My St. Thomas snowy. Old faithful, she was sitting in the same tree.
Carolyn: Whoa, I thought that was a real bird for a second.
John: It’s a kite.
C: I’d say it’s more of a falcon.
C: … Because a kite is also a type of bird
J: … I don’t like the new you.
My first Snowy Owl.
While we’ve been having an irruption year in Ontario, I have been actively hunting for an owl since December. I was getting increasingly frustrated and disappointed, but also worried I wouldn’t see one at all this year. It was even on my list of goals for the year.
I was so convinced I’d see one in Windsor this weekend. I drove slowly the entire way there looking left and right constantly (and occasionally at the road). I even stopped and turned around at one point, only to be fooled by a plastic bag in a tree. On the way home I knew I was going to stop at the St. Thomas airport. As I was approaching, I saw something white in a tree in a distant field. I pulled off at the next road, whipped out my binoculars and camera. I was still to far to tell for certain what it was, so I doubled back, parked in a trucking lot, and ran through their ice-covered field.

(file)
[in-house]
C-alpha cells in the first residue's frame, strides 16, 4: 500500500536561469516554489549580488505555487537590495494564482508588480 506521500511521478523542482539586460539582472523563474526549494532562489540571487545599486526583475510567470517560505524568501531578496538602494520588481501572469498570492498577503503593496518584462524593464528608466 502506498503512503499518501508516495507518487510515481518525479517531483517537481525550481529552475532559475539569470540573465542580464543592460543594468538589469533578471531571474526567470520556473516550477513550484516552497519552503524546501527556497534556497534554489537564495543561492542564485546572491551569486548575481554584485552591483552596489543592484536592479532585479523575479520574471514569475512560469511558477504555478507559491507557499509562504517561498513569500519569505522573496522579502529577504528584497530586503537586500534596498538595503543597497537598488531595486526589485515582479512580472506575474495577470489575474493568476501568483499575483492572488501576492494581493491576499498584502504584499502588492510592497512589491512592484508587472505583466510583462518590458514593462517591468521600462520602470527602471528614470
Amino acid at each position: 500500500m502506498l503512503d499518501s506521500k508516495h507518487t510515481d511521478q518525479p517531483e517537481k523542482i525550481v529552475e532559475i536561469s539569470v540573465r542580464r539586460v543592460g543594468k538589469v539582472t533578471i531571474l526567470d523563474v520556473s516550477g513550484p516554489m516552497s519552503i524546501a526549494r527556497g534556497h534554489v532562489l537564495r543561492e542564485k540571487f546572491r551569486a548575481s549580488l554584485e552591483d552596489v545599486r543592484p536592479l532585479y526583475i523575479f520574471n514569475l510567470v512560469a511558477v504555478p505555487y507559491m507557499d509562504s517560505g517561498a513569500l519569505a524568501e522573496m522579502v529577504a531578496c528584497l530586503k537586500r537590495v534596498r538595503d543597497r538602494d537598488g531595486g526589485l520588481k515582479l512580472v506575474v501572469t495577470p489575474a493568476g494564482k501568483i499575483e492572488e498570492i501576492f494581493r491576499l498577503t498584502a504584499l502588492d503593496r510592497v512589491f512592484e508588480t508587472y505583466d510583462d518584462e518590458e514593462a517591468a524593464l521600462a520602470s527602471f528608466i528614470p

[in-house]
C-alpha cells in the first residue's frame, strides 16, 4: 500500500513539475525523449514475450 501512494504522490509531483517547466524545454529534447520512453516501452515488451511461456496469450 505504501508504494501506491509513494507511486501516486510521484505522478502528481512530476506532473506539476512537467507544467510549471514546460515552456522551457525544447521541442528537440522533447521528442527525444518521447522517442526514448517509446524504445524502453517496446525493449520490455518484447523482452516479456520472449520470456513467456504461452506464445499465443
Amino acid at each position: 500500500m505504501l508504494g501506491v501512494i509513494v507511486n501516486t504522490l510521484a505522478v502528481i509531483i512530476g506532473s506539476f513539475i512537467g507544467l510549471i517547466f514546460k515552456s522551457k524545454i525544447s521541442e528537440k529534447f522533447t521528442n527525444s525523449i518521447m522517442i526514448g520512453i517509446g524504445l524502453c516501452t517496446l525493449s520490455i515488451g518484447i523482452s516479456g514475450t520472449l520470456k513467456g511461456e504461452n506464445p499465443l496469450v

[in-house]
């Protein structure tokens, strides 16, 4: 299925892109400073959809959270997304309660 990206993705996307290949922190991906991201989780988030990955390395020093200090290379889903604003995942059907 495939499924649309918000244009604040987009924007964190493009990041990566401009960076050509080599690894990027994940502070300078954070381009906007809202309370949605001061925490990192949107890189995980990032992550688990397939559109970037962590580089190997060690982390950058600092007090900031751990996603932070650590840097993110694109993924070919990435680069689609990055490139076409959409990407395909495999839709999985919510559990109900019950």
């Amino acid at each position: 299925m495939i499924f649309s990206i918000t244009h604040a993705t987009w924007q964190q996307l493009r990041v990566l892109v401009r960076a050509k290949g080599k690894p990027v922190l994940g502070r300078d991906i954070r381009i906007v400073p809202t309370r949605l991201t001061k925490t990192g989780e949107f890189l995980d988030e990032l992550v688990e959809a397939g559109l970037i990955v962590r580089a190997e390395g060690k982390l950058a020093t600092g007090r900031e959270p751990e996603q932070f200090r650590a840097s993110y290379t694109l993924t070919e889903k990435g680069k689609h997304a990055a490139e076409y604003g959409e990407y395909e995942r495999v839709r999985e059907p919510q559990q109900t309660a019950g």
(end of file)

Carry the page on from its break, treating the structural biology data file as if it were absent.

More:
I started to cry when I knew it was a Snowy.
Since my grandfather died, I’ve gotten a few Snowy Owl items from him. First was a birthday card he had picked out. For my graduation, my grandmother gave me a beautiful Snowy figurine that my grandfather had bought and loved. Chasing this Snowy Owl was so important to me as it has become a symbol of him.
Finding it was the singular happiest moment of my life.
Scores of semipalmated sandpipers flying in